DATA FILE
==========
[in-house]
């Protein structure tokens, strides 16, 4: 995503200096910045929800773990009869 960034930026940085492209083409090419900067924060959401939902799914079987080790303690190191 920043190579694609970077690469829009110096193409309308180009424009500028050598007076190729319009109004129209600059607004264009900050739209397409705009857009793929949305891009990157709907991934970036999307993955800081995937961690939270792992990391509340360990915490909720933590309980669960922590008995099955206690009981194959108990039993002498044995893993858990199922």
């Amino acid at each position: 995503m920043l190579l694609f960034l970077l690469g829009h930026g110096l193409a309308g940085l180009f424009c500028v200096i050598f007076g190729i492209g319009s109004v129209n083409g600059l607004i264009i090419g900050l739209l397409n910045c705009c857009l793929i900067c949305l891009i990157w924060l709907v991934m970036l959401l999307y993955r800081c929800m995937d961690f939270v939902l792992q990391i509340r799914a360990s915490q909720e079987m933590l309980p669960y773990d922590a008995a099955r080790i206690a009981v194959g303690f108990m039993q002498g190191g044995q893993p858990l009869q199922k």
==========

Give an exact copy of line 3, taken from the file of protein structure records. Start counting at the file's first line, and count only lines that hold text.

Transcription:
């Amino acid at each position: 995503m920043l190579l694609f960034l970077l690469g829009h930026g110096l193409a309308g940085l180009f424009c500028v200096i050598f007076g190729i492209g319009s109004v129209n083409g600059l607004i264009i090419g900050l739209l397409n910045c705009c857009l793929i900067c949305l891009i990157w924060l709907v991934m970036l959401l999307y993955r800081c929800m995937d961690f939270v939902l792992q990391i509340r799914a360990s915490q909720e079987m933590l309980p669960y773990d922590a008995a099955r080790i206690a009981v194959g303690f108990m039993q002498g190191g044995q893993p858990l009869q199922k």